Universities should suo-motu put in public domain the guidelines for revaluation of the answer-sheets in larger public interest
An open government, which is the cherished objective of the RTI Act, can be realised only if all public offices comply with proactive disclosure norms. Section 4(2) of the RTI Act mandates every public authority to provide as much information suo-motu to the public at regular intervals through various means of communications, including the Internet, so that the public need not resort to the use of RTI Act. – CIC for proactive disclosure norms
New Delhi: Central information Commission has responded to a series of Complaints and Appeals on revaluation of the answer-sheets and related matters, by advising the Secretary, Department of Higher Education (MHRD), to instruct all the Vice Chancellors and Registrars of the Universities falling within its purview to suo-motu putout the guidelines for revaluation of the answer-sheets detailing the procedure prescribed for this purpose for the benefit of the larger student community impacted by such decisions and in the larger public interest involved in the matter.
The above advise is part of the operative portion of an order passed by Central Information Commissioner Bimal Julka today in response to an appeal by Avneesh Kumar Pandey, a resident of Varanasi. Under the Right to Information, the appellant had sought information on four points relating to inspection of answer sheet and its revaluation, details of authority that can be approached by an applicant for seeking his answer sheet and its revaluation after its denial by the competent authority and related issues.
The CIC has instructed the respondent, the Central Public Information Officer (CPIO) of Banaras Hindu University, to collect and collate the guidelines for revaluation of the answersheets of the students and the detailed procedure should be put out on its website for information of all the stakeholders to obviate the necessity of the student seeking recourse to the RTI mechanism for redressal of grievance. This has to be implemented not later than 30 days time period from the date of receipt of this order.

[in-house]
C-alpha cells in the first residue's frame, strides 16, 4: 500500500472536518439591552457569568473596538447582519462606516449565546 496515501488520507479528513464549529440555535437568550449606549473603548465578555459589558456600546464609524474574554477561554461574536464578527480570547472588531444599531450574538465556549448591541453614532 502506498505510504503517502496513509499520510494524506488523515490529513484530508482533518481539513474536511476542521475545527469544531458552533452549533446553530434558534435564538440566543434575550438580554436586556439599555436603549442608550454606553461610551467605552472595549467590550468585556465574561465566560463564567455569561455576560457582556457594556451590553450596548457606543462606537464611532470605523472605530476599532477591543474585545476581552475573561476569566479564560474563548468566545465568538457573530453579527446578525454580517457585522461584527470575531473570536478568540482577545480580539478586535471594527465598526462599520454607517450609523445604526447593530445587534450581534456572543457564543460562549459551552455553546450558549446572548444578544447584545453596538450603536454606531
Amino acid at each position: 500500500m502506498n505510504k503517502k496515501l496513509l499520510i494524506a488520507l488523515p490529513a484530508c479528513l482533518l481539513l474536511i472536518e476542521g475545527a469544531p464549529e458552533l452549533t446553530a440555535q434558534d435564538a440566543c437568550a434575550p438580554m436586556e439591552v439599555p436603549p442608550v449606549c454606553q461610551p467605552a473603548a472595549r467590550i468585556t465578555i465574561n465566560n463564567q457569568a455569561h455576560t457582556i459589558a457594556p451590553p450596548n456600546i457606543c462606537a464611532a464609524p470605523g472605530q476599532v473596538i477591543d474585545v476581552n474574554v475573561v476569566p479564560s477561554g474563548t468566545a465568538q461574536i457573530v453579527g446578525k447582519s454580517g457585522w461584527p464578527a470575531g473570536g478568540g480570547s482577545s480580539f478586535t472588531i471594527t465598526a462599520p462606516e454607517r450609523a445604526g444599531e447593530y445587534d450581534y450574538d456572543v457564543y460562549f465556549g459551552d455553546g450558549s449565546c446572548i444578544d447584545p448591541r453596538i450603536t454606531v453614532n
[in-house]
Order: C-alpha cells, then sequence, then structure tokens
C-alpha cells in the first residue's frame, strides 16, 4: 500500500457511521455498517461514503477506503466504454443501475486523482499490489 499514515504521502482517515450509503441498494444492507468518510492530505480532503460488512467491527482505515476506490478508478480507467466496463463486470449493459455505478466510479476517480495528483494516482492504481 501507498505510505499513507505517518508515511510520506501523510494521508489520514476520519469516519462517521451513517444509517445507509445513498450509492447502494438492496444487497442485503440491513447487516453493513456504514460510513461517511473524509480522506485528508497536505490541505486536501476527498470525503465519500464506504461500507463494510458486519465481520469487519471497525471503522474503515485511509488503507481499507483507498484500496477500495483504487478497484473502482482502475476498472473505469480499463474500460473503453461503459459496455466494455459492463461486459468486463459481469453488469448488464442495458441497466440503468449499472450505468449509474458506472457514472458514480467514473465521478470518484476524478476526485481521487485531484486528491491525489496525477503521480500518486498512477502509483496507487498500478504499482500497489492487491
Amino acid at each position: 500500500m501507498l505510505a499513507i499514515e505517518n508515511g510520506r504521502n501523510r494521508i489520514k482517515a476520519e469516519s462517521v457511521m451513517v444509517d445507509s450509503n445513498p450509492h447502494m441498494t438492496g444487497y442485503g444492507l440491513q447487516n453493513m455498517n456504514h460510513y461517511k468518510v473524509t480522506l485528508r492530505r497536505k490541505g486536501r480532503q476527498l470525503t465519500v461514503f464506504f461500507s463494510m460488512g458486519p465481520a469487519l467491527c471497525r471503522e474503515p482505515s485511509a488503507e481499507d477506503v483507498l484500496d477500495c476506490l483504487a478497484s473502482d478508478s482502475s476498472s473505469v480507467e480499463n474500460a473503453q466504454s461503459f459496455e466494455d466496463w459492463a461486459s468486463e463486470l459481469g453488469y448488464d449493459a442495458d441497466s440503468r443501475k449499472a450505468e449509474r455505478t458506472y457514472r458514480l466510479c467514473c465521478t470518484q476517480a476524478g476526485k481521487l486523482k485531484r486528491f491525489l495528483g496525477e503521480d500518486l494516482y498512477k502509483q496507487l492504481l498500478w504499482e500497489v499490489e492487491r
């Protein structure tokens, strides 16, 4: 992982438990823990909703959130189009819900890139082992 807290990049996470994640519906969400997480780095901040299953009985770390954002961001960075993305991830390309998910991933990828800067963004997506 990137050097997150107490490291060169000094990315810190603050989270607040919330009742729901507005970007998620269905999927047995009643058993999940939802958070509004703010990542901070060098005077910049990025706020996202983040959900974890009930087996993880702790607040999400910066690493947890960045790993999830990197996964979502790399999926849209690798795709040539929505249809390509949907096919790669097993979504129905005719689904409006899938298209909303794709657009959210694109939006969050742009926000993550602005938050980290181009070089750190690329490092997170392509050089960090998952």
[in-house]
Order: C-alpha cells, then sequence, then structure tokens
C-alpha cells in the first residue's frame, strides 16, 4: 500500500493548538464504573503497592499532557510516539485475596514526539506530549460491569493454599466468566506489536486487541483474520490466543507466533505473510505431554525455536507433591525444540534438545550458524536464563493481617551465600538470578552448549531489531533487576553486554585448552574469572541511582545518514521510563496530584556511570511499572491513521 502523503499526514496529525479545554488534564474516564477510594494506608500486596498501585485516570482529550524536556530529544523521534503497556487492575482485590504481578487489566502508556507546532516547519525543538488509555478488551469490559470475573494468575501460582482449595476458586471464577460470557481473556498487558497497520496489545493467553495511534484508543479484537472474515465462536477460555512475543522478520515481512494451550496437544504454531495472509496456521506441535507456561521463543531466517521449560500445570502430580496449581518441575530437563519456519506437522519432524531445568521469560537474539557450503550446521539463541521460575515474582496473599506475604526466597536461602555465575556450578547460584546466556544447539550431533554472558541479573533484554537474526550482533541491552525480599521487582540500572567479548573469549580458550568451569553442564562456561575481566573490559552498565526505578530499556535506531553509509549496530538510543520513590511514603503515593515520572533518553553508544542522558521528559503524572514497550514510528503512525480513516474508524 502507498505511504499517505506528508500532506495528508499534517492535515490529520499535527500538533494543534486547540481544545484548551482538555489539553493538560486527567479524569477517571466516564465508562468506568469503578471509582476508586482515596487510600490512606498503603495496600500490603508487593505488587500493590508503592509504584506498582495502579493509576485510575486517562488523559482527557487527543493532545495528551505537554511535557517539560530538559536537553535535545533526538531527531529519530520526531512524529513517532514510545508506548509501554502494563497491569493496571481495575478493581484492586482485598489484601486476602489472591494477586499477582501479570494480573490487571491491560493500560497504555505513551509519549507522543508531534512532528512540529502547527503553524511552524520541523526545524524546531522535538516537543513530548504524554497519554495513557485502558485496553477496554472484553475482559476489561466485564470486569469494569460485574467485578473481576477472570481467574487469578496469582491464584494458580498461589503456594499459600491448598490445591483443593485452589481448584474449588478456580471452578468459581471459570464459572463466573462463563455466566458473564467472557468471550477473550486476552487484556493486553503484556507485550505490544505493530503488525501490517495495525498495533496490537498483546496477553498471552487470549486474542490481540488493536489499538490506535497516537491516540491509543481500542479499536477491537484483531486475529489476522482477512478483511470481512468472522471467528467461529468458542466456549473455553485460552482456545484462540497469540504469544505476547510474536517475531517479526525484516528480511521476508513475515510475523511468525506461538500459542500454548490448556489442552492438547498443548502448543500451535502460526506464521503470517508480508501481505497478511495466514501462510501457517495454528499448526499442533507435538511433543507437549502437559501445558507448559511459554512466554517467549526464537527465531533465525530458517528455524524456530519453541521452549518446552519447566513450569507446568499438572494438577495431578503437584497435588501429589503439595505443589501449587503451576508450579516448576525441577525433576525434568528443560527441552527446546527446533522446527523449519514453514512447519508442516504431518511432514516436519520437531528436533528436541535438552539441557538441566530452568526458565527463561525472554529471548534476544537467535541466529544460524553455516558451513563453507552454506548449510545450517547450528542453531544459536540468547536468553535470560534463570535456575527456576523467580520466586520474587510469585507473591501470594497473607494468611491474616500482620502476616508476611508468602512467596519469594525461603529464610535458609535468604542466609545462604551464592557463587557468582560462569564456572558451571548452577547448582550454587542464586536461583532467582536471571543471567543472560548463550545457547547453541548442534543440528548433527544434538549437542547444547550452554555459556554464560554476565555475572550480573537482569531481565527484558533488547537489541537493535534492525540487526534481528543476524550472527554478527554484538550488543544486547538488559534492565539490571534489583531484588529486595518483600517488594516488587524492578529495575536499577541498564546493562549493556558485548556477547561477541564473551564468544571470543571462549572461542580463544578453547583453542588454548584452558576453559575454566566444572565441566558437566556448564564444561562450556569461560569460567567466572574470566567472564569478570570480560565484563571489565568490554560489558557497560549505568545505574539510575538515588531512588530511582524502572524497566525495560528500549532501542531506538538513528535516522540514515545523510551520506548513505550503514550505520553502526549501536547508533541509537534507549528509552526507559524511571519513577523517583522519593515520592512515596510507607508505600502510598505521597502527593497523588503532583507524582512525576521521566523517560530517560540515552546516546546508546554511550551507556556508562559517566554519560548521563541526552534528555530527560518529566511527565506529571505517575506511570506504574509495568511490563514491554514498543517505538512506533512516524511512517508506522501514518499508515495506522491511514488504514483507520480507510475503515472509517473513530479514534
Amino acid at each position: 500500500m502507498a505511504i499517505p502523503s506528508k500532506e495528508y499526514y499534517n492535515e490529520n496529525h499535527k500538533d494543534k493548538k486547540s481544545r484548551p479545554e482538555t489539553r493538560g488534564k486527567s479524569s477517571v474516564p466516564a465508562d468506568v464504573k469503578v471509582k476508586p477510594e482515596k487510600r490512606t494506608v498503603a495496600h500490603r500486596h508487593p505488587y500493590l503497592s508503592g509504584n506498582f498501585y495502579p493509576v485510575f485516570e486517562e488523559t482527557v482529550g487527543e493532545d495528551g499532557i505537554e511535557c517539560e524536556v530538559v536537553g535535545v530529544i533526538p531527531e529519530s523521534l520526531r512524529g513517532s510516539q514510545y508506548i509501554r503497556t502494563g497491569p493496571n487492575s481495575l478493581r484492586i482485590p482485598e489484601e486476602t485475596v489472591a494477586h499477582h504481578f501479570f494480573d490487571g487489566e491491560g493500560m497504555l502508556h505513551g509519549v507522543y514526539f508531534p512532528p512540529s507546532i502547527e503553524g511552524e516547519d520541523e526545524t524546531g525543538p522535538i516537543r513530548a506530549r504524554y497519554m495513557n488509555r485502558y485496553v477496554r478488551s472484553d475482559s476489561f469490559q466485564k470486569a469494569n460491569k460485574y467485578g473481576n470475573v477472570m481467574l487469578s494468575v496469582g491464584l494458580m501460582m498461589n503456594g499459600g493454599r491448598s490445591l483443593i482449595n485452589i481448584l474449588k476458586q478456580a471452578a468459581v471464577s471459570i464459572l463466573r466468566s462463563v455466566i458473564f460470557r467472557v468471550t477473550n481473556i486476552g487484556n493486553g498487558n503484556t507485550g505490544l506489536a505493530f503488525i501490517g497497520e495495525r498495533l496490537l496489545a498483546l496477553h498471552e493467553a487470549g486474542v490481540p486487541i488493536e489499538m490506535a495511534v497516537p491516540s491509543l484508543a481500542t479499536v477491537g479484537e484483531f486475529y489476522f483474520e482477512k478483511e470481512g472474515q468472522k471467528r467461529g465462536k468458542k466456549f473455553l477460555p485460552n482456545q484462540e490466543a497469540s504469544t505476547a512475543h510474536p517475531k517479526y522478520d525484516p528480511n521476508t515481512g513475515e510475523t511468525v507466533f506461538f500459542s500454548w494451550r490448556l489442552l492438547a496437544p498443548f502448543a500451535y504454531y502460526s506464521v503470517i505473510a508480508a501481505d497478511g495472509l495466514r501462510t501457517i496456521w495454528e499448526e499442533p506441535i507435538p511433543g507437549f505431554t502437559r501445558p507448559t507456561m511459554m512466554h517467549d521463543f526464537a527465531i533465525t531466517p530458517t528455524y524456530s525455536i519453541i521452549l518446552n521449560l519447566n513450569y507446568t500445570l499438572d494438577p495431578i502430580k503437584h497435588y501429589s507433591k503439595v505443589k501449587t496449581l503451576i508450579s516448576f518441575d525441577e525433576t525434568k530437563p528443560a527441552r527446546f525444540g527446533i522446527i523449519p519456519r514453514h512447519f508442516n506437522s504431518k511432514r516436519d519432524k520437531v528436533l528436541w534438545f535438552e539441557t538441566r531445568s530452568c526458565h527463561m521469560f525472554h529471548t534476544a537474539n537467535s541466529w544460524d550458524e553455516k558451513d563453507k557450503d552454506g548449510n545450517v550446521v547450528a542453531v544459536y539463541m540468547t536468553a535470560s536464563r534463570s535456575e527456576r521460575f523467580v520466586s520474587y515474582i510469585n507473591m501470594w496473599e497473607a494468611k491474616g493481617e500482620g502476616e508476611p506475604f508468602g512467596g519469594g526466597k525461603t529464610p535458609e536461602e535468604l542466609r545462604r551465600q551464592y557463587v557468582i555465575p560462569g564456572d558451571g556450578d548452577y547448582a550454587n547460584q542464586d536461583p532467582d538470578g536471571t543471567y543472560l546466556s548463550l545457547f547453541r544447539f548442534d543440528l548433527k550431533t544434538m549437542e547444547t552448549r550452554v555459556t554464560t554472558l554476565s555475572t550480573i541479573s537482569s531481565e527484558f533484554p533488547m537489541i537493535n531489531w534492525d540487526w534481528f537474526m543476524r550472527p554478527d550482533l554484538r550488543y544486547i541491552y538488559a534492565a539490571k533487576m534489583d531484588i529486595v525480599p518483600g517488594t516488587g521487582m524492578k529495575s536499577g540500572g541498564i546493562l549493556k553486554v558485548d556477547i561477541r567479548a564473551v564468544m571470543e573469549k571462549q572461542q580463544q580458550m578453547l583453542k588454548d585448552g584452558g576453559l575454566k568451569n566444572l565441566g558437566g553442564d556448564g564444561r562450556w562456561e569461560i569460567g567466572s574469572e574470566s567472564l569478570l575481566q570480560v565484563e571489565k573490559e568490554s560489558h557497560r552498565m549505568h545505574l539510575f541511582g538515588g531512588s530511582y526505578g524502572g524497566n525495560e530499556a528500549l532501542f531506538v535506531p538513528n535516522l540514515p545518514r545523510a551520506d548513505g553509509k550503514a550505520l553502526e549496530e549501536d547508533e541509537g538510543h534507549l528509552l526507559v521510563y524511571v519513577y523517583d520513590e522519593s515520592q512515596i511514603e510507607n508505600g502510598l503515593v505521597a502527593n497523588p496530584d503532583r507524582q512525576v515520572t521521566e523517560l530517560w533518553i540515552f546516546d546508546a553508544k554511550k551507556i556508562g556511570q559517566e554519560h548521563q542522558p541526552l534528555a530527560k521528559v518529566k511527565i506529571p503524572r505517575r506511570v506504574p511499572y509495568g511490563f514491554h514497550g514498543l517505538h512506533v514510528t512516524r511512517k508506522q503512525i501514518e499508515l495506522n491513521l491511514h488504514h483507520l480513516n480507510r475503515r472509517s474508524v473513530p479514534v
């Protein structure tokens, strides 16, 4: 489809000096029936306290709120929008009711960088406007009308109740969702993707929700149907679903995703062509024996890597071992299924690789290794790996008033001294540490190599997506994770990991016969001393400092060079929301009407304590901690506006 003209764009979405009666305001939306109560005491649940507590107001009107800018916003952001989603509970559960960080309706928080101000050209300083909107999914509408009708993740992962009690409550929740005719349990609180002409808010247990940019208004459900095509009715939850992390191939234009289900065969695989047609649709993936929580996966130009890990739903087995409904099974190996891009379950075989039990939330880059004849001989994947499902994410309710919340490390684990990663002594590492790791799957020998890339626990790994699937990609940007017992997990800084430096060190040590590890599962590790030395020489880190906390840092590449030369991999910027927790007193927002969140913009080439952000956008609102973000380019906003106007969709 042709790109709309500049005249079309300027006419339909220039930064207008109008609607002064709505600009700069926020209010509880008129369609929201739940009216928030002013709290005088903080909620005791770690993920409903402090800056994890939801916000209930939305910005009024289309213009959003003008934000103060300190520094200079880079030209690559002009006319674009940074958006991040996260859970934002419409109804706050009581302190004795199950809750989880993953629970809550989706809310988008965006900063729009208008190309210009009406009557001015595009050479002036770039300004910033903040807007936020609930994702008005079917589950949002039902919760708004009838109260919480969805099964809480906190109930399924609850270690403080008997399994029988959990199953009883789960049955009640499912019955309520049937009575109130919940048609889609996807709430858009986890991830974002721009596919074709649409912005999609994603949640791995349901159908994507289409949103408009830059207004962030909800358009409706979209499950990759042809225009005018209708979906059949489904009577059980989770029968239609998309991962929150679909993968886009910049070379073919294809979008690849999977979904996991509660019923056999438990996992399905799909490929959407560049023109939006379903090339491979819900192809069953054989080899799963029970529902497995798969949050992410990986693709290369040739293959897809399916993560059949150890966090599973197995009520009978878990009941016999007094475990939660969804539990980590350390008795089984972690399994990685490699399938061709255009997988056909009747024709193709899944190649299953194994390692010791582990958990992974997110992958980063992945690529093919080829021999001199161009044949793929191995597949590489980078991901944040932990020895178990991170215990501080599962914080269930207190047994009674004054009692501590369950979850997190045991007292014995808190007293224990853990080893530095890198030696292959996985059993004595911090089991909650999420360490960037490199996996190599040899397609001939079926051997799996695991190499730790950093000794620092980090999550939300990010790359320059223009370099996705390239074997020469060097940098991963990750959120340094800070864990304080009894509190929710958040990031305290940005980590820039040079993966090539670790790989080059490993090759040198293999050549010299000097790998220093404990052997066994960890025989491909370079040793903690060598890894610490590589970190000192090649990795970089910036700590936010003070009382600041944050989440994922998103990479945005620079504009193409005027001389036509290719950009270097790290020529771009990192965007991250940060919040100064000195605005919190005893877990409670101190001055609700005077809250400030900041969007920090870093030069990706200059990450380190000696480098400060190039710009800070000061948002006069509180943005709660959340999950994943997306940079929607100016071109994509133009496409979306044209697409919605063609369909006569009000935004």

The CPIO, Banaras Hindu University, through his letter of 24 September 2016, had transferred the RTI application to the Faculty in Charge, Faculty of Performing Arts, Banaras Hindu University. Dissatisfied by the response of the CPIO, the Appellant had approached the First Appellate Authority (FAA). Subsequently, the CPIO, Faculty of Performing Arts, Banaras Hindu University furnished a point wise response to the Appellant on 9 November 2016.
The CIC has brought on record the Appellant’s contention that a cryptic reply had been received by him. It was complained that clear cut guidelines regarding the mechanism for revaluation of the answer-sheet etc was not transparent or available on any public platform to enable the applicant to seek information in this regard. It was also argued that the First Appeal was also answered by the CPIO instead of the FAA and that there was total disrespect and disregard to the provisions of the RTI Act, 2005 in the University. The Respondent replied that a suitable response had been provided by the CPIO.
The Commission has observed that the issues raised in the RTI application dealt with the larger public issue and large number of student community was impacted by similar such problems faced by them on a day to day basis.
The Commission observed that voluntary disclosure of all information in the public domain should be the rule and members of public who having to seek (requiring further) information should be an exception. An open government, which is the cherished objective of the RTI Act, can be realised only if all public offices comply with proactive disclosure norms. Section 4(2) of the RTI Act mandates every public authority to provide as much information suo-motu to the public at regular intervals through various means of communications, including the Internet, so that the public need not resort to the use of RTI Act.
The CIC has quoted from decisions of the Delhi High Court and Supreme Court of India while emphasising that the Commission has felt that issues of Larger Public Interest affecting selection of meritorious candidates through a fair and transparent selection process were raised by the Appellant during the course of hearing, hence disclosure of information was warranted.